When you have a physical injury, go to the doctor. A psychological injury? Get thee to a psychiatrist. But what can be done if you suffer from a “moral injury?”
The term “moral injury” was popularized in the mid-1990s by Jonathan Shay, a staff psychiatrist at a Department of Veterans Affairs outpatient clinic in Boston who was working with veterans suffering from psychological trauma. In his book “Achilles in Vietnam,” Dr. Shay describes moral injury as a result of being ordered to do something in a “high-stakes situation” that violates an individual’s deeply held beliefs about what is right.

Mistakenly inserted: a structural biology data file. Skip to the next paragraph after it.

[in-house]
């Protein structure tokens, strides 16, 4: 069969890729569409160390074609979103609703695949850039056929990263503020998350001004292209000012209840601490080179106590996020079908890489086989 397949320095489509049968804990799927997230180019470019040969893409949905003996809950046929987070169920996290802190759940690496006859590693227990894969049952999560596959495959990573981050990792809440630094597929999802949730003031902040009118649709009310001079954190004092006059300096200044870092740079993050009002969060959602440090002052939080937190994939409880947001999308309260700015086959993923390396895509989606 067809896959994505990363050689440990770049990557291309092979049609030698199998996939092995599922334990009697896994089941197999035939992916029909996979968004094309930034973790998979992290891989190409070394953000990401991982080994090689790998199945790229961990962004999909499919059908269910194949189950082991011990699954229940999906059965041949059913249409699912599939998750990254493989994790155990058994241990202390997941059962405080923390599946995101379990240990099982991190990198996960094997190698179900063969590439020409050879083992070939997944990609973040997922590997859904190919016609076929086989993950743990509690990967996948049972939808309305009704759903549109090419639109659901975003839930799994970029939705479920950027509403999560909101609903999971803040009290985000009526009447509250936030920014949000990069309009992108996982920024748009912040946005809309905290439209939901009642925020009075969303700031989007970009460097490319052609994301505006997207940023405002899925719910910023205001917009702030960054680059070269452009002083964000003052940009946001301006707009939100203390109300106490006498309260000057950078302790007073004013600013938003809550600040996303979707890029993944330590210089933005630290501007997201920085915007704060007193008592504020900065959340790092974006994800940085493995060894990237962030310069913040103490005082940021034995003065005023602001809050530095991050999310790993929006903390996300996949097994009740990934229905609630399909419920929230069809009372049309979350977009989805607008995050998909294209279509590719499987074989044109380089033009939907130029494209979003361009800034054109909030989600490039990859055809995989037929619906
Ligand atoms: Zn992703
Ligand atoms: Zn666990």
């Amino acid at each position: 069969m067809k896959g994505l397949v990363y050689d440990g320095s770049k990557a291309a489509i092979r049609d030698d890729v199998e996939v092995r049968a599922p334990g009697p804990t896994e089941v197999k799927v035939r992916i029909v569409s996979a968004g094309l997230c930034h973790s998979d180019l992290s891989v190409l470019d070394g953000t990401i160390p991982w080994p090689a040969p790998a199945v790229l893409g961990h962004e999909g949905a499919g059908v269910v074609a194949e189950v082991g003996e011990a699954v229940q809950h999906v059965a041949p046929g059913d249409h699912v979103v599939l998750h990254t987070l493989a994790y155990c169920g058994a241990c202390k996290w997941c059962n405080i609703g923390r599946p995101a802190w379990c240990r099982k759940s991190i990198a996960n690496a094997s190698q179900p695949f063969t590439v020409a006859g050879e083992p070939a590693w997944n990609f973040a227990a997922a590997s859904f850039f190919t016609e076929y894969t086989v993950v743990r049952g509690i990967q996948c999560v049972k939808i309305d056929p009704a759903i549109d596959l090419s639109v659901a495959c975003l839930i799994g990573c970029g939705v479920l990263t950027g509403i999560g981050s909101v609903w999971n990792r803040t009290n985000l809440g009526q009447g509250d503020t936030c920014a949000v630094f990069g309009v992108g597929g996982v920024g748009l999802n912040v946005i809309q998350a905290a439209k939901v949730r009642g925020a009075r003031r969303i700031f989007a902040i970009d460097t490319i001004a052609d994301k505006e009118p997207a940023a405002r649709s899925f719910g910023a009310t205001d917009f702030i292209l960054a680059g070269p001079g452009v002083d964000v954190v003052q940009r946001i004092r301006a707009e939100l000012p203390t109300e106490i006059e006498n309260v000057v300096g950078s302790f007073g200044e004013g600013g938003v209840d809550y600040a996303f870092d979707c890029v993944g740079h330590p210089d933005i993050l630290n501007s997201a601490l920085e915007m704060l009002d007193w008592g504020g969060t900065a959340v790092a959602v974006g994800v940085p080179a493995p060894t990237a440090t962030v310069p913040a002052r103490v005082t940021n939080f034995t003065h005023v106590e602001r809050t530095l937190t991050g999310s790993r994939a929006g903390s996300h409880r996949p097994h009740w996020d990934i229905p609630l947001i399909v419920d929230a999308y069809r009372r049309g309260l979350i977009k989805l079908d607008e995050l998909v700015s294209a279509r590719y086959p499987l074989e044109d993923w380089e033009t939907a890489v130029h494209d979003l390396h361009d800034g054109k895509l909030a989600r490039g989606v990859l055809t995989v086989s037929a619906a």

In the heat of battle, soldiers are often ordered to do things that are unspeakable in civil society: kill enemy soldiers, regardless of their age; toss grenades into houses, regardless of whether there are noncombatants inside; burn down villages, regardless of loss of life. These atrocities become memories that many veterans cannot shake.